"I have been incapacitated by debt for a decade," says writer MH Miller in a recent article in The Guardian. At one point, things got so bad that he found himself hoping he'd die from an undiagnosed medical condition ... that is, until he found out that his dad would then be liable for paying off his student loan debt.
Miller's article seems to have hit a chord among readers. It's not hard to see why when you consider that 44 million borrowers across the U.S. owe a total of more than $1.4 trillion in student loans. Can you relate?
Here are the biggest takeaway's from Miller's story.
Student loan debt is not the result of a bad decision
Those unfamiliar with student loans or higher education in the 21st century might chalk up Miller's experience to a bad decision, but many of today's college students and loan borrowers know it's an all-too-common situation that seems impossible to avoid.
That's because the price of a college education has skyrocketed, and many college students, like Miller, don't have families who can afford to pay out of pocket. Miller describes that his parents were frugal but made just enough to cover the bills. However, because college degrees are now a standard requirement for many jobs, when it came to getting an education, there was no question that Miller's family would "find a way to pay for it."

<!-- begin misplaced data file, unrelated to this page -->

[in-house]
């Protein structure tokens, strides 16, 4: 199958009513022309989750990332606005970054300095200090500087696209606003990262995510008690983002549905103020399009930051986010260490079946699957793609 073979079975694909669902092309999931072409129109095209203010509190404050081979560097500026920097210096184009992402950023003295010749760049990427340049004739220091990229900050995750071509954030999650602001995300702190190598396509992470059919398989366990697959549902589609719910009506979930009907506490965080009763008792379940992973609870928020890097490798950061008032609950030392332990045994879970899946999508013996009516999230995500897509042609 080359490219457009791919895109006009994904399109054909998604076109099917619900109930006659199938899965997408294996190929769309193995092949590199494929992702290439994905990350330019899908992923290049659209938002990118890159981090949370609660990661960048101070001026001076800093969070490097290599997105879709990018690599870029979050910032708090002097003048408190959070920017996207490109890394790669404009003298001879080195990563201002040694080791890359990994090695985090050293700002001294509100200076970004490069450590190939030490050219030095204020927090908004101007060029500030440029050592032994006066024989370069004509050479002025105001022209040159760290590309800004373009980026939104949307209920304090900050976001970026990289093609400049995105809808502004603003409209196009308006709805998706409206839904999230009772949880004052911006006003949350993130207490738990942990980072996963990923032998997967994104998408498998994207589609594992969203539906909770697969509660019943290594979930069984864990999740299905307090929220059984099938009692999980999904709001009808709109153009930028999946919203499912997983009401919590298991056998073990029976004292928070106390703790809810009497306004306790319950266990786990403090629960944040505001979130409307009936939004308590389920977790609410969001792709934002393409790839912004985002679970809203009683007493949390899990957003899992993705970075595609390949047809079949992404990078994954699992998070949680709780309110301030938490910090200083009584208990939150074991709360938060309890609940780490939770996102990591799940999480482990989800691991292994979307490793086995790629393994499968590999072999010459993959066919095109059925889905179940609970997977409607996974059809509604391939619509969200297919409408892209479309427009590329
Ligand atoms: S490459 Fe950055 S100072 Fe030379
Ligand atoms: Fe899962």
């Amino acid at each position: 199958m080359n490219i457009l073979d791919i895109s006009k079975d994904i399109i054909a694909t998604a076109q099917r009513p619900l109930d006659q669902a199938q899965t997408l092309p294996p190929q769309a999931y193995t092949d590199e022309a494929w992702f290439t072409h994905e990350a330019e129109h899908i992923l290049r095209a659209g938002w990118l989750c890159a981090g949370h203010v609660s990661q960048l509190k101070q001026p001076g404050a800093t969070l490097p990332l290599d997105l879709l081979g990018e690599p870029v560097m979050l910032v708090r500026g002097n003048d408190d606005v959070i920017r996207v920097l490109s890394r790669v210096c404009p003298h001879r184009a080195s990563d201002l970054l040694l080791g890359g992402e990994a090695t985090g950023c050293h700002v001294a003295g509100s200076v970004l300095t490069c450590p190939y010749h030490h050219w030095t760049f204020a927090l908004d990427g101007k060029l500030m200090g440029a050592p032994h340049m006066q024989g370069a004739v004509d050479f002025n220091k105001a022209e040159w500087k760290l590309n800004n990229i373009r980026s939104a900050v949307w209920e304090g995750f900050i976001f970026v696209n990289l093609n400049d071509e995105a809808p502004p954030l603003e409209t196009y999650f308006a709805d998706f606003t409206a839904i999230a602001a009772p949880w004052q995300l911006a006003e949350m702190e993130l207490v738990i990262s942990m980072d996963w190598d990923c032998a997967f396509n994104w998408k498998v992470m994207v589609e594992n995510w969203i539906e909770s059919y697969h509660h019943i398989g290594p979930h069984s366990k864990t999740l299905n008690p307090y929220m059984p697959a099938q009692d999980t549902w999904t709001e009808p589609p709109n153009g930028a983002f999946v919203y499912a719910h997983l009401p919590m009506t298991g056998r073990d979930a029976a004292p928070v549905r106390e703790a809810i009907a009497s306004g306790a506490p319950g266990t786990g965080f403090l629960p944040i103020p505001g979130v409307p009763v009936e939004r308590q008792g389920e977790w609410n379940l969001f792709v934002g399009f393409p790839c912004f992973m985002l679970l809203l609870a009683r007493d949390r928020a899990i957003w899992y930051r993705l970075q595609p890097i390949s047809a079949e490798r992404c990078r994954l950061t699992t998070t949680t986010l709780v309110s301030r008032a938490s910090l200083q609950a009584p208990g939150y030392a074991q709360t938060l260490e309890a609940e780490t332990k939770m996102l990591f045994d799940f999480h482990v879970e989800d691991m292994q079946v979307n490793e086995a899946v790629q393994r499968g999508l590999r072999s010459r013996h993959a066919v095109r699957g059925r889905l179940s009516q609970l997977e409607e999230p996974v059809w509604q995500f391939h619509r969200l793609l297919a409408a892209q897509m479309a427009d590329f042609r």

Miller's parents also believed that a good school, despite being out of their price range, was important, and banks too easily financed loans neither he nor his parents could afford. Miller writes, "so we continued spending money that we didn’t have – money that banks kept giving to us."
In other words, it's the kind of financial decision that, when it comes to education, often seems like a necessity but leads to significant setbacks later in life.
The financial balancing act is super stressful
"The delicate balancing act that my family and I perform in order to make a payment each month has become the organising principle of our lives," Miller writes. Indeed, many borrowers are faced with the impossible situation that they owe more money than they make.
While his parents filed for bankruptcy after losing their jobs, Miller's loans remained. His father was a guarantor on his debt.
In the article, Miller says both he and his parents wrote letters to lenders asking for relief. In his situation, he was dealing with private lenders and detailed the struggle just to get a longer loan term or a lower monthly payment. "We were nothing to these companies but a number in a database. And they fully controlled our fates," he writes.
Refinancing can bring relief through
Finally, Miller refinanced with SoFi. "The main difference is that I now write one cheque instead of several, and I have an end date for when the debt ... will be paid off," he writes.
Still, he's one of many borrowers who, despite taking steps to remedy his financial situation, feels stuck. He admits that his monthly payment is still more than what he can reasonably afford, that he lives paycheck to paycheck, and that he relies on friends and family. "I still harbour anxiety about the bad things that could befall me should the paycheck disappear," he writes.
Miller expects to pay off his debt in 14 years, when he turns 44.